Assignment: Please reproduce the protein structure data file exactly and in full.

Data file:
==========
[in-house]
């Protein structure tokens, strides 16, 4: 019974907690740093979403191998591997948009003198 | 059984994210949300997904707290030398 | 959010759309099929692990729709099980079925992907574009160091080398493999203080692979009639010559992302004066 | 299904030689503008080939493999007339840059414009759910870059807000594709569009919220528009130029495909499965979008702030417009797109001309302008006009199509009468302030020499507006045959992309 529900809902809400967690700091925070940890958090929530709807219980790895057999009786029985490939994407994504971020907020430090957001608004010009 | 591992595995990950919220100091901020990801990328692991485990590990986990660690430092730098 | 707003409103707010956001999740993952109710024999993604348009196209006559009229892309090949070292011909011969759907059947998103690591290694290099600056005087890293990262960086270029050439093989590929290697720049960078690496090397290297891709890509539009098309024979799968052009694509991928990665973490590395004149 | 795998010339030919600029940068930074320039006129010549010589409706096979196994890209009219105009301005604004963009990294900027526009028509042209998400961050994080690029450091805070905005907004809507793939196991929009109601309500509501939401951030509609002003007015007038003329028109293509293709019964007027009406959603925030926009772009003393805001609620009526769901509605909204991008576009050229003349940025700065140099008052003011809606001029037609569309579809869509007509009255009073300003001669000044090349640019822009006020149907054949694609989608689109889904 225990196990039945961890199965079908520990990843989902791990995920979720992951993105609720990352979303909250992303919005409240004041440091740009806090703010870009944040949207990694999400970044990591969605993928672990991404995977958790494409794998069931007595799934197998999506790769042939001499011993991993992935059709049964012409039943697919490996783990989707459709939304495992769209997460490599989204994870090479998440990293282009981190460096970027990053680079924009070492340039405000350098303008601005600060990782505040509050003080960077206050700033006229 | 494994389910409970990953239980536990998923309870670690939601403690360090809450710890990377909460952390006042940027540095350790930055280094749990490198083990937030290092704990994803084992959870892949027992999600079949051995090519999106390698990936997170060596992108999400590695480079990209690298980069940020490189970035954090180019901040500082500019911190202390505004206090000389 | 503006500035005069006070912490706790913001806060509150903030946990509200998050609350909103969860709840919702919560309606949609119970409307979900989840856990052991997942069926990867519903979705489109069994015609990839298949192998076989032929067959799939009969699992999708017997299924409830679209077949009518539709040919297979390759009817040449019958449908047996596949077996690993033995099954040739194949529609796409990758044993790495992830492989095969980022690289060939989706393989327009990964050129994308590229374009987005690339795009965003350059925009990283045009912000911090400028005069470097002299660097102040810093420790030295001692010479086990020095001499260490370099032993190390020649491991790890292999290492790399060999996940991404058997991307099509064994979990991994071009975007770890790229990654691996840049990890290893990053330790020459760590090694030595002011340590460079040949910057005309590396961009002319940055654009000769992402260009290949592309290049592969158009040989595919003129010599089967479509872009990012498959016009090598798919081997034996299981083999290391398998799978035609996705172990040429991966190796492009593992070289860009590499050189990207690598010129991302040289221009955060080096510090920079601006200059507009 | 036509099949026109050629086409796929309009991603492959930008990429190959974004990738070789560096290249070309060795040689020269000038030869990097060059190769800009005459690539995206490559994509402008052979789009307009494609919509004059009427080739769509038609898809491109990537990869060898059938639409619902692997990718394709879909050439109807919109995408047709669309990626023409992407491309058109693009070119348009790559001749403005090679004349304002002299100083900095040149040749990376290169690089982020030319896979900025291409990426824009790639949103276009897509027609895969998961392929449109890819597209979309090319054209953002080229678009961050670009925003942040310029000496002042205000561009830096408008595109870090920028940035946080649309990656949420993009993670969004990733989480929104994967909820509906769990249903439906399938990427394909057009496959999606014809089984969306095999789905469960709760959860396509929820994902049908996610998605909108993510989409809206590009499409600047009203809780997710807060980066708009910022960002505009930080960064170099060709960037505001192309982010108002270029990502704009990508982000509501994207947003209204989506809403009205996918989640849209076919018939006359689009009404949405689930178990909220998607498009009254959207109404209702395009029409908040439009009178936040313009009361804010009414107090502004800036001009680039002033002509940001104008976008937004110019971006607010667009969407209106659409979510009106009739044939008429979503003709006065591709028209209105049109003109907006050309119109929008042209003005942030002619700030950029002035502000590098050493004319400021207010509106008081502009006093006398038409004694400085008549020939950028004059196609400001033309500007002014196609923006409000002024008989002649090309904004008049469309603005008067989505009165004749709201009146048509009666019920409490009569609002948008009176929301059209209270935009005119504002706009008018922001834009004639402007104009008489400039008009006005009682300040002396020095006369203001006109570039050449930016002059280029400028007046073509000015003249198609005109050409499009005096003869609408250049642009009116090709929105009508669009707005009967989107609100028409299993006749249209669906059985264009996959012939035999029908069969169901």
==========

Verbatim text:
[in-house]
């Protein structure tokens, strides 16, 4: 019974907690740093979403191998591997948009003198 | 059984994210949300997904707290030398 | 959010759309099929692990729709099980079925992907574009160091080398493999203080692979009639010559992302004066 | 299904030689503008080939493999007339840059414009759910870059807000594709569009919220528009130029495909499965979008702030417009797109001309302008006009199509009468302030020499507006045959992309 529900809902809400967690700091925070940890958090929530709807219980790895057999009786029985490939994407994504971020907020430090957001608004010009 | 591992595995990950919220100091901020990801990328692991485990590990986990660690430092730098 | 707003409103707010956001999740993952109710024999993604348009196209006559009229892309090949070292011909011969759907059947998103690591290694290099600056005087890293990262960086270029050439093989590929290697720049960078690496090397290297891709890509539009098309024979799968052009694509991928990665973490590395004149 | 795998010339030919600029940068930074320039006129010549010589409706096979196994890209009219105009301005604004963009990294900027526009028509042209998400961050994080690029450091805070905005907004809507793939196991929009109601309500509501939401951030509609002003007015007038003329028109293509293709019964007027009406959603925030926009772009003393805001609620009526769901509605909204991008576009050229003349940025700065140099008052003011809606001029037609569309579809869509007509009255009073300003001669000044090349640019822009006020149907054949694609989608689109889904 225990196990039945961890199965079908520990990843989902791990995920979720992951993105609720990352979303909250992303919005409240004041440091740009806090703010870009944040949207990694999400970044990591969605993928672990991404995977958790494409794998069931007595799934197998999506790769042939001499011993991993992935059709049964012409039943697919490996783990989707459709939304495992769209997460490599989204994870090479998440990293282009981190460096970027990053680079924009070492340039405000350098303008601005600060990782505040509050003080960077206050700033006229 | 494994389910409970990953239980536990998923309870670690939601403690360090809450710890990377909460952390006042940027540095350790930055280094749990490198083990937030290092704990994803084992959870892949027992999600079949051995090519999106390698990936997170060596992108999400590695480079990209690298980069940020490189970035954090180019901040500082500019911190202390505004206090000389 | 503006500035005069006070912490706790913001806060509150903030946990509200998050609350909103969860709840919702919560309606949609119970409307979900989840856990052991997942069926990867519903979705489109069994015609990839298949192998076989032929067959799939009969699992999708017997299924409830679209077949009518539709040919297979390759009817040449019958449908047996596949077996690993033995099954040739194949529609796409990758044993790495992830492989095969980022690289060939989706393989327009990964050129994308590229374009987005690339795009965003350059925009990283045009912000911090400028005069470097002299660097102040810093420790030295001692010479086990020095001499260490370099032993190390020649491991790890292999290492790399060999996940991404058997991307099509064994979990991994071009975007770890790229990654691996840049990890290893990053330790020459760590090694030595002011340590460079040949910057005309590396961009002319940055654009000769992402260009290949592309290049592969158009040989595919003129010599089967479509872009990012498959016009090598798919081997034996299981083999290391398998799978035609996705172990040429991966190796492009593992070289860009590499050189990207690598010129991302040289221009955060080096510090920079601006200059507009 | 036509099949026109050629086409796929309009991603492959930008990429190959974004990738070789560096290249070309060795040689020269000038030869990097060059190769800009005459690539995206490559994509402008052979789009307009494609919509004059009427080739769509038609898809491109990537990869060898059938639409619902692997990718394709879909050439109807919109995408047709669309990626023409992407491309058109693009070119348009790559001749403005090679004349304002002299100083900095040149040749990376290169690089982020030319896979900025291409990426824009790639949103276009897509027609895969998961392929449109890819597209979309090319054209953002080229678009961050670009925003942040310029000496002042205000561009830096408008595109870090920028940035946080649309990656949420993009993670969004990733989480929104994967909820509906769990249903439906399938990427394909057009496959999606014809089984969306095999789905469960709760959860396509929820994902049908996610998605909108993510989409809206590009499409600047009203809780997710807060980066708009910022960002505009930080960064170099060709960037505001192309982010108002270029990502704009990508982000509501994207947003209204989506809403009205996918989640849209076919018939006359689009009404949405689930178990909220998607498009009254959207109404209702395009029409908040439009009178936040313009009361804010009414107090502004800036001009680039002033002509940001104008976008937004110019971006607010667009969407209106659409979510009106009739044939008429979503003709006065591709028209209105049109003109907006050309119109929008042209003005942030002619700030950029002035502000590098050493004319400021207010509106008081502009006093006398038409004694400085008549020939950028004059196609400001033309500007002014196609923006409000002024008989002649090309904004008049469309603005008067989505009165004749709201009146048509009666019920409490009569609002948008009176929301059209209270935009005119504002706009008018922001834009004639402007104009008489400039008009006005009682300040002396020095006369203001006109570039050449930016002059280029400028007046073509000015003249198609005109050409499009005096003869609408250049642009009116090709929105009508669009707005009967989107609100028409299993006749249209669906059985264009996959012939035999029908069969169901």